Next to testify was Major Luke McConnell, company commander of the Marines originally charged in the case. He explained to Board members that he spoke to his Marines, as their commanding officer, during and after the engagement. He personally fought in the engagement.
He confirmed his company was in a daylong battle with insurgents. He also went to where the Marines entered homes to clear out insurgents. Major McConnell was briefed by Lieutenant Kallop, the unit's platoon leader, that he ordered the Marines to clear the homes of insurgents and unfortunately there were civilians killed as collateral damage.
"Major McConnell testified that all the Marines he spoke to that day confirmed in his mind the Marines were doing the right thing. Major McConnell testified LtCol Chessani came to Major McConnell’s battle space to be debriefed by him. LtCol Chessani and Major McConnell toured the battle space together and spoke about the days events. Several times after November 19, 2005, Major McConnell and LtCol Chessani spoke about the Marines' actions in great detail."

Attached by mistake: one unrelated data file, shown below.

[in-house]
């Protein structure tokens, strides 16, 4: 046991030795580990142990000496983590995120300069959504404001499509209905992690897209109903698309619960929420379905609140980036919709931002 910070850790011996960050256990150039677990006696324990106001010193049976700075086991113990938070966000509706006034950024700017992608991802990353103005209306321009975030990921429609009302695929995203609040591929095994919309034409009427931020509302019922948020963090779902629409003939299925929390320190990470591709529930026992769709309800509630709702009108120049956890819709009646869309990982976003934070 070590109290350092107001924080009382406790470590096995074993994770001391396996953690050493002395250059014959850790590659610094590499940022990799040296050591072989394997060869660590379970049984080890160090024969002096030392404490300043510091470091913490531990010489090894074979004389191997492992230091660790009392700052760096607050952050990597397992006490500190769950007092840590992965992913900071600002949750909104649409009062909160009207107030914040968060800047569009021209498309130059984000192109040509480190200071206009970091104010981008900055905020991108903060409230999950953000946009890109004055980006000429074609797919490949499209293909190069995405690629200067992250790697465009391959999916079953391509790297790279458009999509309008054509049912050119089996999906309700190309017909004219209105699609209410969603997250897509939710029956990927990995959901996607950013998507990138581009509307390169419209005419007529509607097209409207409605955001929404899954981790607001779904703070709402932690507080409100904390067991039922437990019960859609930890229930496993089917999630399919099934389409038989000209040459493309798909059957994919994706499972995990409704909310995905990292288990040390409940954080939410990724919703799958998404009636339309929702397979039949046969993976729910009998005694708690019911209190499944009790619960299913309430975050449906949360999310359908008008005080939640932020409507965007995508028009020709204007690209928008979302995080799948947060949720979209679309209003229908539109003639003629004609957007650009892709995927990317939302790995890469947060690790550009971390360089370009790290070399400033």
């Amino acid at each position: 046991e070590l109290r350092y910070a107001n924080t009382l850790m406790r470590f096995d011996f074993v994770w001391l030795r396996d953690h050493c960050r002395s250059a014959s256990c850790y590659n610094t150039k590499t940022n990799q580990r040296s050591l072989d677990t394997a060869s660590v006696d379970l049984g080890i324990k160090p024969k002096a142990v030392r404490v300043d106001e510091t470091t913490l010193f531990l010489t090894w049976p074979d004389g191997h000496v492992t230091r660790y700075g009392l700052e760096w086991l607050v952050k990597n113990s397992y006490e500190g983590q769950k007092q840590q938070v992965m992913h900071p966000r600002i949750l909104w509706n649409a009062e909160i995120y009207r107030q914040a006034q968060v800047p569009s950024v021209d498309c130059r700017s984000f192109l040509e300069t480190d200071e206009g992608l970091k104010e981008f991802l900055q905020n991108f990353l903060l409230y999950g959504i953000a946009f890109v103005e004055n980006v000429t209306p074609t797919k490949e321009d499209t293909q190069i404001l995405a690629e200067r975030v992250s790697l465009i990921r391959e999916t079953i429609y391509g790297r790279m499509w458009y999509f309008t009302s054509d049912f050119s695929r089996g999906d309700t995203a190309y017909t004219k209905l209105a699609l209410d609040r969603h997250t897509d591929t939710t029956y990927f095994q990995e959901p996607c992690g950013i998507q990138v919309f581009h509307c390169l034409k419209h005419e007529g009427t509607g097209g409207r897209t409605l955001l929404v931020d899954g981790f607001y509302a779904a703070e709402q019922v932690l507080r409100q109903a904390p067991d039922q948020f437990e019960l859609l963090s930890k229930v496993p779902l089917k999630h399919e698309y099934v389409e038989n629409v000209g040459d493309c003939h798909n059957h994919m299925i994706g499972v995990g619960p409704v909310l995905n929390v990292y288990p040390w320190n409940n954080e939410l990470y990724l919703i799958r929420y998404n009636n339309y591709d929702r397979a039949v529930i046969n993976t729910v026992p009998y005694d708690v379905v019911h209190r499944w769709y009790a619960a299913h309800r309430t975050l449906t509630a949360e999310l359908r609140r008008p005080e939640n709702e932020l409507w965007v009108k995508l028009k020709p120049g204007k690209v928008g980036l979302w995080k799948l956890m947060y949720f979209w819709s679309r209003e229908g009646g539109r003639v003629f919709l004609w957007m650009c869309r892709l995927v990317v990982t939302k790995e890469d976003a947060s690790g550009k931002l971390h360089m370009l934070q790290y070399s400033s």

As the hearing winds down, "a long line of 'stand up' field grade officers and enlisted men who served with LtCol Chessani are expected to testify as to his outstanding military character."
For more details about the case against LtCol Chessani, and a link to use if you'd like to contribute to his legal defense fund, please see Haditha Marine Needs Your Help and Haditha Marine Still Under Fire From USMC.